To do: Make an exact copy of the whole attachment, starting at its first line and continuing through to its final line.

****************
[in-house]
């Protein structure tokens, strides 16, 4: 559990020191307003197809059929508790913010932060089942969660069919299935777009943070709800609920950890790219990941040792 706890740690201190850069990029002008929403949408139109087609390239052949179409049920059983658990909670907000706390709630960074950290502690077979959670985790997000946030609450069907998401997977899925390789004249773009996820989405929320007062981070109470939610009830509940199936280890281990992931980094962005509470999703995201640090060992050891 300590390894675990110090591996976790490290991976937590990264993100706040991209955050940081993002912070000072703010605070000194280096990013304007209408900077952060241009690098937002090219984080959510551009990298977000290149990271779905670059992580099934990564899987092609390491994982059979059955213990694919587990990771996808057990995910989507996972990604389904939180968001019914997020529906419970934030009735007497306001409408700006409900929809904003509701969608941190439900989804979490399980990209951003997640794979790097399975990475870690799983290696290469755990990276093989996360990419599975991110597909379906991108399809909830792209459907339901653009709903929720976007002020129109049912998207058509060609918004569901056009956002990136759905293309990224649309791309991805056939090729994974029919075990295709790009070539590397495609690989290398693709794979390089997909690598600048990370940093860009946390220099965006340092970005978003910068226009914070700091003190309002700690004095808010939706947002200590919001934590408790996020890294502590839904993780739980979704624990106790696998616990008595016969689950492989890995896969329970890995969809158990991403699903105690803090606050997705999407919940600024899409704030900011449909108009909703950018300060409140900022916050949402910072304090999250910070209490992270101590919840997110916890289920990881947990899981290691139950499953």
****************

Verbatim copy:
[in-house]
């Protein structure tokens, strides 16, 4: 559990020191307003197809059929508790913010932060089942969660069919299935777009943070709800609920950890790219990941040792 706890740690201190850069990029002008929403949408139109087609390239052949179409049920059983658990909670907000706390709630960074950290502690077979959670985790997000946030609450069907998401997977899925390789004249773009996820989405929320007062981070109470939610009830509940199936280890281990992931980094962005509470999703995201640090060992050891 300590390894675990110090591996976790490290991976937590990264993100706040991209955050940081993002912070000072703010605070000194280096990013304007209408900077952060241009690098937002090219984080959510551009990298977000290149990271779905670059992580099934990564899987092609390491994982059979059955213990694919587990990771996808057990995910989507996972990604389904939180968001019914997020529906419970934030009735007497306001409408700006409900929809904003509701969608941190439900989804979490399980990209951003997640794979790097399975990475870690799983290696290469755990990276093989996360990419599975991110597909379906991108399809909830792209459907339901653009709903929720976007002020129109049912998207058509060609918004569901056009956002990136759905293309990224649309791309991805056939090729994974029919075990295709790009070539590397495609690989290398693709794979390089997909690598600048990370940093860009946390220099965006340092970005978003910068226009914070700091003190309002700690004095808010939706947002200590919001934590408790996020890294502590839904993780739980979704624990106790696998616990008595016969689950492989890995896969329970890995969809158990991403699903105690803090606050997705999407919940600024899409704030900011449909108009909703950018300060409140900022916050949402910072304090999250910070209490992270101590919840997110916890289920990881947990899981290691139950499953």